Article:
But before you reach for that Twinkie, take a pause.
Because different varieties of packaged food proved to contain wildly different nutrient profiles, which means that some convenience-options are more health-supportive than others.
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The study, conducted for the next issue of World Obesity Journal, compared the healthiness of packaged foods and beverages from 12 countries across the globe using the Health Star Rating (HSR) nutrient profiling system.
Nutrient profiling is the science of classifying foods and drinks according to their nutritional composition, for reasons connected to preventing disease and promoting optimal health. The HSR is one of the most widely used nutrient profile models used today. The system consists of scores that are converted to a ‘Health Star Rating’ from ½ (least healthy) to 5 (most healthy) stars in ½ star increments.
The study rated baseline points for energy, saturated fat, total sugars, and sodium content per 100 g; and modifying points for FVNL (fruit, vegetable, nut, and legume) content, protein, and fibre where applicable. Overall scores were calculated by subtracting modifying points from baseline ones, and HSRs were assigned from there.
Canada, the UK, Australia, and the USA had the highest-ranked mean HSR for all foods and beverages combined (2.74 to 2.83), while Hong Kong, Chile, India, and China had the lowest (2.27 to 2.44).
HSR rankings differed when foods and beverages were separated out, though, which is where it can be noted that Canada’s packaged food is particularly high in sodium. We ranked with the highest median sodium content of all countries studied, with 291 mg per 100 g.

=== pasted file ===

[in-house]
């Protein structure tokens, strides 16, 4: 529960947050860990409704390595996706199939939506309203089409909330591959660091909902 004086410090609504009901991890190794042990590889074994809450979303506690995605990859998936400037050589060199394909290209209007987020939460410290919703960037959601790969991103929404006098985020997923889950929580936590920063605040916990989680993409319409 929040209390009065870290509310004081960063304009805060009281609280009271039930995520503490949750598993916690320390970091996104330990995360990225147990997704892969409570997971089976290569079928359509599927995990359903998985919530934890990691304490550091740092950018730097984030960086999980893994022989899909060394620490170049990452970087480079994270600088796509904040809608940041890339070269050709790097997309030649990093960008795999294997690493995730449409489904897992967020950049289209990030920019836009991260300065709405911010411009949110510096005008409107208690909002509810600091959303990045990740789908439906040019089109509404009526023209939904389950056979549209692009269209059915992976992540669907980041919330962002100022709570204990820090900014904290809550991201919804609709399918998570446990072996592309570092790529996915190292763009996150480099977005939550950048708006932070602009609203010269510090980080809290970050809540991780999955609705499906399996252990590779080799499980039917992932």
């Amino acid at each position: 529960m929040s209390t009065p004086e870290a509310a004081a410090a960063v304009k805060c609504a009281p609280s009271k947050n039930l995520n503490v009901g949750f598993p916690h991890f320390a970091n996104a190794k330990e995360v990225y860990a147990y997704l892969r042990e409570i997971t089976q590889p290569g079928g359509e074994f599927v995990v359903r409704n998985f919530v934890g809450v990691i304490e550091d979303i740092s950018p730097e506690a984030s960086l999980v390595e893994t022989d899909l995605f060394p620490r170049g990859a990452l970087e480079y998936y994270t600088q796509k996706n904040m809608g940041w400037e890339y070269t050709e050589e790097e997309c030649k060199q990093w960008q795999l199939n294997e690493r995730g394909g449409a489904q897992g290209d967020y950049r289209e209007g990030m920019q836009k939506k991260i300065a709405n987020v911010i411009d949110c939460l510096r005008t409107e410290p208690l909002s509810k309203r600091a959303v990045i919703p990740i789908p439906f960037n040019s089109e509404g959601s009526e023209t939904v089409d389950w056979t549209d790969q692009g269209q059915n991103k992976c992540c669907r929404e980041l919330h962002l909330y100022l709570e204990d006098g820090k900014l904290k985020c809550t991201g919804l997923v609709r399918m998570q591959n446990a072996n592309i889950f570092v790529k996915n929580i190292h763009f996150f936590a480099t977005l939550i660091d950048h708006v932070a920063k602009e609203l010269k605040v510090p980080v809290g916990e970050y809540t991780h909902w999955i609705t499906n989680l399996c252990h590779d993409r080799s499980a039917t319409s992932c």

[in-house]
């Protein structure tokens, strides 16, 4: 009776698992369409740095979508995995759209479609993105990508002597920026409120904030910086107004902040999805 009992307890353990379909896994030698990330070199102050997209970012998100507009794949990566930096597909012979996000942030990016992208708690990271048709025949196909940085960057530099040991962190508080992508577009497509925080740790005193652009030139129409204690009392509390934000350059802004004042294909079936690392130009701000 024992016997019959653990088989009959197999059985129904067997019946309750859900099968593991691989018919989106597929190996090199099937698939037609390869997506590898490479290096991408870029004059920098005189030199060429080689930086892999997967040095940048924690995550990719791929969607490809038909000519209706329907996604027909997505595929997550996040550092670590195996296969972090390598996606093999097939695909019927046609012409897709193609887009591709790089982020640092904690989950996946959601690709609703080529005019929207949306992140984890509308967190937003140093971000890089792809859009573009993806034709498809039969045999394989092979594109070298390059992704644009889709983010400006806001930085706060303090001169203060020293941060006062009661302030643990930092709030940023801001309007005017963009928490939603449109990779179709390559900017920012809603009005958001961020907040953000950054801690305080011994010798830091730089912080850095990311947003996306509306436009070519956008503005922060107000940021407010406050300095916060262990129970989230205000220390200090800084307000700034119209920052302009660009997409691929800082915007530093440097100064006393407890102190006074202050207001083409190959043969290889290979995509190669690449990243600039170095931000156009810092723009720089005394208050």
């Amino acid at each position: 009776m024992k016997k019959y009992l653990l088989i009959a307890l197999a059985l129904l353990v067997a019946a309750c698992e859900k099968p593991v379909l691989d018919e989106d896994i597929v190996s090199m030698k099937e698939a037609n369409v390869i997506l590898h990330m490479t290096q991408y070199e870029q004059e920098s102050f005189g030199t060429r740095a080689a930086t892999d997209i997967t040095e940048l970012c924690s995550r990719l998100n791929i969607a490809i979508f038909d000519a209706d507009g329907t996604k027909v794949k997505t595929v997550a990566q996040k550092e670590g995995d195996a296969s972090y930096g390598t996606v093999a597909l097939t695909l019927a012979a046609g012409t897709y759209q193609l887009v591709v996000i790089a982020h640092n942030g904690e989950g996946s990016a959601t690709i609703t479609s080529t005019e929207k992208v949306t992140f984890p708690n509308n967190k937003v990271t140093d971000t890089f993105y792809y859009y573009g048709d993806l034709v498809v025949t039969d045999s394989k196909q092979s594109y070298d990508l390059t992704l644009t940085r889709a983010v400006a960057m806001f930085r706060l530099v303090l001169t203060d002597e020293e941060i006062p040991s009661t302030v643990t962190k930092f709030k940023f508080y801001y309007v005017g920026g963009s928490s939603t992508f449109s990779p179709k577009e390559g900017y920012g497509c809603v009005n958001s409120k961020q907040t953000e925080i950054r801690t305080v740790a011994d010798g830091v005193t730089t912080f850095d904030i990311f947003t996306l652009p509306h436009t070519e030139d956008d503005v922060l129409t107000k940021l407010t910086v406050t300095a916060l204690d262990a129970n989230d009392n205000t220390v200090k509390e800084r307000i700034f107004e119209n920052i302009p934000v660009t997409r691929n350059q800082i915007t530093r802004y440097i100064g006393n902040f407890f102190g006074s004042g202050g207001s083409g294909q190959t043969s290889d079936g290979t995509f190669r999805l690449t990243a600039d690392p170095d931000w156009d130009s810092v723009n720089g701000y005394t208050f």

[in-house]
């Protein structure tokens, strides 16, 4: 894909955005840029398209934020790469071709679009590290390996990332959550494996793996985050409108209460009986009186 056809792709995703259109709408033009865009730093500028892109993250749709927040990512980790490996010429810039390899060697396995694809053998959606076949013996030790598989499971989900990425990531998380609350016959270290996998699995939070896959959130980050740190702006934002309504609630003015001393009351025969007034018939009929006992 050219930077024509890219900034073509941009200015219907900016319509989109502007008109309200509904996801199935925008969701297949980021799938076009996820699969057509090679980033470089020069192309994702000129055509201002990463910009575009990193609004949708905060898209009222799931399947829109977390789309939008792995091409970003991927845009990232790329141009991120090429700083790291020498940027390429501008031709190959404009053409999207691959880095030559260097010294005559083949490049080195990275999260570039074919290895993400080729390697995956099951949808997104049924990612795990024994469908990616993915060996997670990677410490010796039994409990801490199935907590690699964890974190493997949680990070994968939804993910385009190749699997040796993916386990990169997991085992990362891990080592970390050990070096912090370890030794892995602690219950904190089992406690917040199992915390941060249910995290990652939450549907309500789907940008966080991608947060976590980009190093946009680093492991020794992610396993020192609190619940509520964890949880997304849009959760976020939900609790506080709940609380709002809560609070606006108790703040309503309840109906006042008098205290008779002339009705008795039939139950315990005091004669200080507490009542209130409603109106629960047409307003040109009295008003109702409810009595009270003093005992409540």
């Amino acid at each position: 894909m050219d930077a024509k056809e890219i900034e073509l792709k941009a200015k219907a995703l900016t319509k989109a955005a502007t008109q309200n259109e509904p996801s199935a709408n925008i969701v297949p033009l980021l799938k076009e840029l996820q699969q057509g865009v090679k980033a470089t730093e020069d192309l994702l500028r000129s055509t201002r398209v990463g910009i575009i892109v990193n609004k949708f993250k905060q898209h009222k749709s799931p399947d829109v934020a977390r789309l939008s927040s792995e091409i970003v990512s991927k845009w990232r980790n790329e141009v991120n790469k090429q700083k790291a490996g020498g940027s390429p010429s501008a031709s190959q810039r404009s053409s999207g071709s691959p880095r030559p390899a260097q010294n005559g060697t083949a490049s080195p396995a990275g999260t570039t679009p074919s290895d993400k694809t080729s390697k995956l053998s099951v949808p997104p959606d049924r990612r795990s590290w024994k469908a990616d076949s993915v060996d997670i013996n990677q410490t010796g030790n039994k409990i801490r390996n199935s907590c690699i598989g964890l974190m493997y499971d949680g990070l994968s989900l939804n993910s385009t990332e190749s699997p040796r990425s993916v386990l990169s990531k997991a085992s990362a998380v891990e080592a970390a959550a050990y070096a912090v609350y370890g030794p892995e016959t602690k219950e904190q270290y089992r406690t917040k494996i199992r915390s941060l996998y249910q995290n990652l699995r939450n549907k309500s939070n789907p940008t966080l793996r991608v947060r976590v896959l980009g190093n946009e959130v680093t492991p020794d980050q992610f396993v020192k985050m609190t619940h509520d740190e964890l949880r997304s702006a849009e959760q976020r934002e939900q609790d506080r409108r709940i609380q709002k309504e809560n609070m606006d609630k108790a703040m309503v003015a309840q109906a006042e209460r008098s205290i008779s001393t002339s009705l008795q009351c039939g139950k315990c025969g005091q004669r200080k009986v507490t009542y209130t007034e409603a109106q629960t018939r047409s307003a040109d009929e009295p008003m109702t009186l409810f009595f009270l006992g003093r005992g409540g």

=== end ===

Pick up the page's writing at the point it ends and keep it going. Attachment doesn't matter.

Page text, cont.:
For all countries, “meat and meat alternatives” contained the highest median sodium content, followed by “snack foods,” and “sauces, dressings, spreads, and condiments.” The lowest sodium was found in “edible oils,” with 0 per 100 g.
Also noteworthy for Canada, our products were ranked with the lowest median saturated fat content, and second-lowest median sugar content. Products listed under “sugars, honey, and related products” contained the highest median sugar content, unsurprisingly. Next in line were “confectionery” and “bread and bakery products.”
While the categories of “fruit, vegetables, nuts, and legumes,” and “eggs” held the highest mean HSR across the board, the level of healthiness notably differed depending on the region. In India, for example, fruit, vegetables, nuts, and legume products had a mean HSR of 2.94, while the same category in Mexico had a mean HSR of 3.97.
Canada’s rankings for those categories are 3.43 and 3.90, respectively, which are the highest rankings for the country’s packaged food across the board.
So while overall, our quick-pick options are better for us here than they may be elsewhere, opting for snacks that revolve around fruits, veggies, nuts, legumes, and eggs is the best bet for your health.
But you probably already knew that.